If you FOMO into a ‘hot stock’ (Fear of Missing Out), you must be prepared to exit at some point or risk becoming be a ‘bag holder’.

For example, look at Plug Power (PLUG), one of the most-followed ‘green economy’ stock. Prices shot up from $3 to $70 in less than a year and have subsequently collapsed back to $20 again. Anyone who bought above $50 are now ‘bag holding’ for the foreseeable future.

What moves climate tech investing?

Climate change is a long-term issue.

The annual climate summit will remind everyone that the topic requires constant updates and changes to progress in the desired direction.

But what drives the sector forward?

Newly discovered technologies will create a better way of tackling climate change. For example, small modular nuclear reactors could be a solution in generating clean – and stable – energy sources. Romania is looking to install these reactors in a few years time.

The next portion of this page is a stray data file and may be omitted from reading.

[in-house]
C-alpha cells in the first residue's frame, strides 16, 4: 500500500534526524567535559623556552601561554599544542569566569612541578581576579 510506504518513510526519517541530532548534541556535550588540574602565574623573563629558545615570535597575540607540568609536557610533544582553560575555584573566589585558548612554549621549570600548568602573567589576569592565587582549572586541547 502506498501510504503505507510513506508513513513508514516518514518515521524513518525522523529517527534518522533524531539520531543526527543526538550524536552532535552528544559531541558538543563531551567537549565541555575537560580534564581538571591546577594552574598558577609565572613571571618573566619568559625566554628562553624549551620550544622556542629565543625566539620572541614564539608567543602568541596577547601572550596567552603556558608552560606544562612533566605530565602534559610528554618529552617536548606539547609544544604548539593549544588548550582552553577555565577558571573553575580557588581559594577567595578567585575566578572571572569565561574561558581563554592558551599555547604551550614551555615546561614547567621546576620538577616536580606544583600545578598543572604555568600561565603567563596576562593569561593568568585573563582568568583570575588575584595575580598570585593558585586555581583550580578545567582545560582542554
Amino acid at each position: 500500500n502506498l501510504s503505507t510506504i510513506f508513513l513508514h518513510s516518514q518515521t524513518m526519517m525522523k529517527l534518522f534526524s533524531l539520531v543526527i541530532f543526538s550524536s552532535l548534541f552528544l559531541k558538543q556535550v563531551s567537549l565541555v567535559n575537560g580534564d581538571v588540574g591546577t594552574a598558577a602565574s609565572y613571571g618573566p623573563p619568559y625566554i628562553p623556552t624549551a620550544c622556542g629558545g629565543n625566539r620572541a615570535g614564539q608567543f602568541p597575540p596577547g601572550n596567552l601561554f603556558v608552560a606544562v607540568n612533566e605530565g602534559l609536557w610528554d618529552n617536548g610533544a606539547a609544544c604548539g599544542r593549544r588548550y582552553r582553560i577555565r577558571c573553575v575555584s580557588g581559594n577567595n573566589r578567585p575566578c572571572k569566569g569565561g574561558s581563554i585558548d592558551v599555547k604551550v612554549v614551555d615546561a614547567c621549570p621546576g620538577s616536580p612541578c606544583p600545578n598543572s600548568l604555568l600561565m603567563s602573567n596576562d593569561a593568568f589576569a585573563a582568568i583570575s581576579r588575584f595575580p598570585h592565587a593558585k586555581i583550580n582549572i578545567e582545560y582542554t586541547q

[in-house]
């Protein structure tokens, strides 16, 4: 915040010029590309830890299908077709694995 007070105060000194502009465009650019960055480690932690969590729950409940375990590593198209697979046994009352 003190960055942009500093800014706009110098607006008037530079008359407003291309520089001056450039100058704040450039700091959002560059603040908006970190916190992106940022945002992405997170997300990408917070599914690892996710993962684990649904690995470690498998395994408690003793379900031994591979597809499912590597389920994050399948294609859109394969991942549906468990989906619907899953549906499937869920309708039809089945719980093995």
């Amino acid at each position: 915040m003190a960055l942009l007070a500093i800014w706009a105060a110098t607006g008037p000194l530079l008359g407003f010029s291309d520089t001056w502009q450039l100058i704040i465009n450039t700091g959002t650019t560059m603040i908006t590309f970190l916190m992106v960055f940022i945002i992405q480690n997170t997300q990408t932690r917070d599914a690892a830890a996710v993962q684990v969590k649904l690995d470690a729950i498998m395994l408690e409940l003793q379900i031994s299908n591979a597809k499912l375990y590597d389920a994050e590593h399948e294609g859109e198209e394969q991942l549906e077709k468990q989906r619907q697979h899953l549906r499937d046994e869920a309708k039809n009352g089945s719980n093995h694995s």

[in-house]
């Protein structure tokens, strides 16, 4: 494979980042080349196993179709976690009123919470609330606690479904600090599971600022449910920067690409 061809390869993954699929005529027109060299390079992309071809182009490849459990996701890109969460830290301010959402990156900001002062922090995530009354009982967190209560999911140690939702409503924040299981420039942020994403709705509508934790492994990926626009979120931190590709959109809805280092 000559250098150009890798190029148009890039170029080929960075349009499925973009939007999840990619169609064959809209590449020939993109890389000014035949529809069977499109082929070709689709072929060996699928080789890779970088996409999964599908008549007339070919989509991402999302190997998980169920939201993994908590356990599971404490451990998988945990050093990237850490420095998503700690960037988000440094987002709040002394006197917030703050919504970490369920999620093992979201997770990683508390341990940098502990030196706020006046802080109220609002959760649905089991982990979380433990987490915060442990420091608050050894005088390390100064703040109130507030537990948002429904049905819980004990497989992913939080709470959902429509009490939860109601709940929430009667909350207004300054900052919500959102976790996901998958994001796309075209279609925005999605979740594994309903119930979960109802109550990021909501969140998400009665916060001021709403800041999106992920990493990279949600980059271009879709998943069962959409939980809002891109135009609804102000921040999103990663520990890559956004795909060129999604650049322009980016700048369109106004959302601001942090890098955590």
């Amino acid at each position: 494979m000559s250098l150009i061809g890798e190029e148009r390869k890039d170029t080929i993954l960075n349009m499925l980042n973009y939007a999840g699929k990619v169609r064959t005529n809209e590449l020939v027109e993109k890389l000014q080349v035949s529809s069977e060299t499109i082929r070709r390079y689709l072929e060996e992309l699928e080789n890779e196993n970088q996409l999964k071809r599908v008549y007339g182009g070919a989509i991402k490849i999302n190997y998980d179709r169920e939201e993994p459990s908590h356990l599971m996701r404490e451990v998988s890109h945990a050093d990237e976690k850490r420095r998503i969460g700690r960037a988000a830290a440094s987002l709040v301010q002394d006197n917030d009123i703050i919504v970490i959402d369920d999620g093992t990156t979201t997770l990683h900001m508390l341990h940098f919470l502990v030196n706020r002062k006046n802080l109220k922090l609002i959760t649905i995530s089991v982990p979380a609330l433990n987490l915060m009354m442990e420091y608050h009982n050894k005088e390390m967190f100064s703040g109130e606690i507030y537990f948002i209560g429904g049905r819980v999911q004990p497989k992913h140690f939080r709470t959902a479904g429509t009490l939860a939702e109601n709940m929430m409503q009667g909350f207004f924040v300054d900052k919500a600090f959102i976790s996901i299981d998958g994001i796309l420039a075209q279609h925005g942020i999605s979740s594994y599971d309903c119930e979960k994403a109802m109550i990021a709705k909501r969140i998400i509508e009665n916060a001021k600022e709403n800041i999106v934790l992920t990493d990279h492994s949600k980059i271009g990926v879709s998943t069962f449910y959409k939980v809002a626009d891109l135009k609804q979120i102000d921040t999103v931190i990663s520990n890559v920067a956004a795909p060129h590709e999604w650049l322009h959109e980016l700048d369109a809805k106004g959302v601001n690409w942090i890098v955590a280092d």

Another example is the next-gen batteries that support extreme fast charging (XFC). If successful, this could change the entire calculus of transport.

However, the advancement of technology will not occur at a steady or linear speed, but by leaps and bounds. There will setbacks along the way.

Government policies will also be critical. Subsidies and taxes to prompt household to change their behaviour and enacting nationwide policy to mandate new energy usage are all important factors.

For example, in London the recent expansion of the Ultra-Low Emission Zone aims to remove older, polluting vehicles off the road and to promote the usage of greener cars.

Lastly, the impetus that move climate tech sector is financial. Deep-pocket financial groups, particularly venture firms, that are muscling into the sector. This will propel the climate-tech sector forward at a faster speed because of the intensity of the return-seeking investors.

General Atlantic just raised $4 billion to invest in climate tech firms. Others are catching up too. Soon, we will see a new ecosystem built around firms specialising in providing climate solutions.

The next decade is indeed an exciting one for investors.